We then filtered for documents that were published before October 2018 (the time of our review), that addressed health promotion and that mentioned at least one SRMNCAH or nutrition-related term in the title, table of content, executive summary or introduction. (online supplemental table 1). We excluded documents that addressed only natural disasters and were not applicable for conflict settings (judged subjectively through document review), that offered no substantive recommendations, or were published only as scientific reports or as training modules. Last, we excluded documents published before 2008. This time cut-off was chosen primarily because it marked the period when WHO standardised its guidance development process. Limiting the review period to the latest decade also increased the topicality of the findings and increased the possibility of interviewing individuals who had been involved in developing the document. When multiple versions of a document existed, only the most recent version was considered.

    Supplemental material

    Two reviewers identified the documents, conducted content analysis using jointly agreed criteria (online supplemental table 2) and reconciled differences in categorisation. They classified documents as ‘technical normative’, ‘operational’, ‘descriptive’, ‘legal, human rights or ethics’ or ‘other’. We considered the organisation or network that was indicated on the first page or acknowledgement of a document as the lead agency for document development. Our primary approach was for guidance documents to self-identify the intended beneficiary group, but if this was not provided, the two document reviewers classified the intended beneficiary group into the following categories: women, newborns, children or adolescents. Similarly, we classified the addressed health topic or technology into the categories of sexual and reproductive health, pregnancy and perinatal care, immunisation, communicable diseases and infections, non-communicable diseases (NCDs), mental health and child development, injury and trauma, violence, nutrition or other. Finally, we categorised the target audience as individual, family, first level health worker, hospital professional, programme manager or not applicable/other, and checked whether the document made special reference to reduced resources, reduced access to care or other disruptions in health system during conflicts. For the intended beneficiary group, addressed health topic or technology, and target audience, multiple options were possible.

    Supplemental material

    Assessment of the quality of the available guidance documents

    To assess the quality of available guidance, we used the ‘Appraisal of Guidelines for REsearch and Evaluation II (AGREE II)’ tool.10 This is a widely used assessment instrument for guidelines, with a total of 23 questions addressing six quality domains: ‘Scope and purpose’, ‘Stakeholder involvement’, ‘Rigour of development’, ‘Clarity of presentation’, ‘Applicability’ and ‘Editorial independence’. It uses a 7-point Likert Scale, ranging from 1 (Strongly Disagree) to 7 (Strongly Agree).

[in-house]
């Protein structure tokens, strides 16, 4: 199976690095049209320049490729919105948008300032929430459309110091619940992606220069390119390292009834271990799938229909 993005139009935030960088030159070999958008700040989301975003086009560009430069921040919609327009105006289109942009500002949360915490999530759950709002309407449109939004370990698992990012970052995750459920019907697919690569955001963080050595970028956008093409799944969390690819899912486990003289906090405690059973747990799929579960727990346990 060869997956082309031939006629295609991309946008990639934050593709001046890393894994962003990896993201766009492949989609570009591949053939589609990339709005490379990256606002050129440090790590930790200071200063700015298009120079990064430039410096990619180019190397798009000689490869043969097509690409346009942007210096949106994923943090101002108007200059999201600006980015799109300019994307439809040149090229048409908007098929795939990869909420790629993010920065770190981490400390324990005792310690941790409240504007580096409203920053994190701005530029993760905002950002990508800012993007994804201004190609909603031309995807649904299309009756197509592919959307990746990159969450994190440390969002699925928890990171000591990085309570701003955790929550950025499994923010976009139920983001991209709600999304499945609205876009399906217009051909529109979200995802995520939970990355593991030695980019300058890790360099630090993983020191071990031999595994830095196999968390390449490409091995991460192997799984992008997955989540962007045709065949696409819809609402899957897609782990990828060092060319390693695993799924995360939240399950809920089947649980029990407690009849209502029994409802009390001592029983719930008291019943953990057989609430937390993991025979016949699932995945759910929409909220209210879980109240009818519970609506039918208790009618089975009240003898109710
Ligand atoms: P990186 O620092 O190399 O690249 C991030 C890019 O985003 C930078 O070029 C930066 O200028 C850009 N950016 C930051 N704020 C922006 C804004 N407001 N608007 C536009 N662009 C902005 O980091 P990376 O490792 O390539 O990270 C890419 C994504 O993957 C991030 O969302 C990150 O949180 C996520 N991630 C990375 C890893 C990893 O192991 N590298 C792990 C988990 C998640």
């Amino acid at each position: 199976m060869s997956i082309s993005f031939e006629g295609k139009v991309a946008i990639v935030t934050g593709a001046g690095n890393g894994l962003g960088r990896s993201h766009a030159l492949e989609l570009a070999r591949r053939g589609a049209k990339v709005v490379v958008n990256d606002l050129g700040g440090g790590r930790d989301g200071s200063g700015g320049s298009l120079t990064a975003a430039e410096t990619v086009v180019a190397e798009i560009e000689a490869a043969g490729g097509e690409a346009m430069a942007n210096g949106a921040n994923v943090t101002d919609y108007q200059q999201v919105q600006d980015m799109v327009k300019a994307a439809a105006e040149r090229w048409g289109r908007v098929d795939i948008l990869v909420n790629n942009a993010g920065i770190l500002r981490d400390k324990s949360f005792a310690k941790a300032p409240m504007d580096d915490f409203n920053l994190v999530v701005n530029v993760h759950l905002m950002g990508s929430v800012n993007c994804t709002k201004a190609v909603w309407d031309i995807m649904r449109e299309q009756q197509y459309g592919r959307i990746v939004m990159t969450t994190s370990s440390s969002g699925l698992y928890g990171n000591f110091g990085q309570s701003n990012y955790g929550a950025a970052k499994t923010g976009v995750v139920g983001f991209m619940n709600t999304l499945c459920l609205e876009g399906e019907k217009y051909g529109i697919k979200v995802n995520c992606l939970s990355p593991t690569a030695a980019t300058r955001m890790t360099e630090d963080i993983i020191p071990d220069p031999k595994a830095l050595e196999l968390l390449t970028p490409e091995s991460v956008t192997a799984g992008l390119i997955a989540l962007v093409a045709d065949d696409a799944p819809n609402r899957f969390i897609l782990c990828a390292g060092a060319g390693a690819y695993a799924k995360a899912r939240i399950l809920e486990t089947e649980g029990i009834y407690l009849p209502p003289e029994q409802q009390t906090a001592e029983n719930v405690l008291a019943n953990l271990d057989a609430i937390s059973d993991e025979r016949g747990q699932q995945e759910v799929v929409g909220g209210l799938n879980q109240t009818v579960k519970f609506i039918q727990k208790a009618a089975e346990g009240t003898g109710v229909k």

Two reviewers independently reviewed all documents, following the AGREE II tool online training instructions and Users’ Manual guidance. When an item was unclear, the reviewers sought advice from a third person with extensive experience in use of the tool. Using the values from both reviewers, we calculated six domain-specific scores and expressed the obtained score as a percentage of the theoretical maximum for that domain. As recommended in the AGREE II instructions and in the absence of a validated mathematical formula, we did not combine domain-specific scores into any overall scores. We also did not subjectively allocate any overall quality value for individual documents.

    We assessed agreement between the two reviewers by calculating Spearman’s correlation coefficients for the scores they gave, overall and separately for each of the six AGREE II domains.

    Process for guidance development, dissemination and uptake

    We used key informant interviews to collect information on the process of guidance development, dissemination and uptake and to identify perceived gaps in guidance for SRMNCAH&N promotion. We interviewed experienced experts from major organisations involved in humanitarian work in conflicts, using purposive sampling for organisation selection (online supplemental table 3). During sampling, we focussed on including the main organisations that were involved in developing the reviewed guidance documents: we ensured diversity of inclusion to achieve saturation in data and response. Within each organisation, we primarily selected the respondent ourselves, based on personal knowledge of the intended respondent’s professional background and experience or a clear indication on the organisation’s website of his or her role. Where necessary, we asked for alternative respondents from the initially selected individual. Interviewees were briefed on the objective of the interview and the confidentiality of the their individual responses. Interviewee consent was sought verbally and documented in the interview notes before proceeding with the interview.